Chessical: A contemporary account of this game:
In the contest between Steinitz and Gunsberg, the fourth game...proved the most interesting thus far in the contest. From the beginning to the end, Gunsberg, who played white, kept the attack in hand, while, correspondingly with his development, his antagonist was compelled to withdraw his forces, and restrict his movements.
At the adjournment the position was such that few people would have hesitated to pronounce black's game as lost, if it had been played by ordinary players. But with Steinitz defending it was a different thing. His tenacity and resources are great, and much curiosity is therefore felt
as to the result.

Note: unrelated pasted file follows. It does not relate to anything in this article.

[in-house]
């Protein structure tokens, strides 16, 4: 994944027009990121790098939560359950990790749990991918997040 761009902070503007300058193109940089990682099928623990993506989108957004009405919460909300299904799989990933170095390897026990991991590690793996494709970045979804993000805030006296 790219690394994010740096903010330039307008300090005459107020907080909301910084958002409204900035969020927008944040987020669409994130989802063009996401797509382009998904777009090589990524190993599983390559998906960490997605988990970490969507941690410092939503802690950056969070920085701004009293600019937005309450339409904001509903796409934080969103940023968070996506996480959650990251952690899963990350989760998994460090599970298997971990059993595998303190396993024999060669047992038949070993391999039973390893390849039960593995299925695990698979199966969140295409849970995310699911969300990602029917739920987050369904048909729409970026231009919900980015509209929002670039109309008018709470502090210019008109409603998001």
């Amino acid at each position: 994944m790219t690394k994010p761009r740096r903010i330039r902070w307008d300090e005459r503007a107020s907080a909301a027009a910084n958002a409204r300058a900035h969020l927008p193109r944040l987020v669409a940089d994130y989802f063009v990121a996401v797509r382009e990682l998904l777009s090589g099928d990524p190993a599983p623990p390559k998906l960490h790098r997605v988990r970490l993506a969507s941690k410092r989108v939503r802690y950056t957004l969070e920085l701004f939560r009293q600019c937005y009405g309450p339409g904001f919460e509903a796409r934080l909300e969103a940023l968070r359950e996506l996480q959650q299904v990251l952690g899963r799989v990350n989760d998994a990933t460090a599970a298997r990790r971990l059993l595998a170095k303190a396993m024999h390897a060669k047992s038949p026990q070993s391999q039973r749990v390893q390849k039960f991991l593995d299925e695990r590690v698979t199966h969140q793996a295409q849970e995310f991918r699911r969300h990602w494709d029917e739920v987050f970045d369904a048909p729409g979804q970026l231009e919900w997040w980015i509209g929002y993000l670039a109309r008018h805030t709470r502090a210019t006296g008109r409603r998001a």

After the adjournment, Steinitz received Gunsberg's sealed move - <27.Nd2>
- which seemed to give him a great deal of trouble. From this point, he laboured heavily, consuming forty minutes for his next four or five moves, and running short of time in consequence. On the twenty-ninth move he gave up a pawn, and and his thirty-first he lost a piece, after which his struggles were of no avail, although he continued to the fifty-seventh
move, up to the point, indeed, when checkmate was inevitable.
Source: <Belfast News-Letter - Thursday 15 January 1891, p.3.>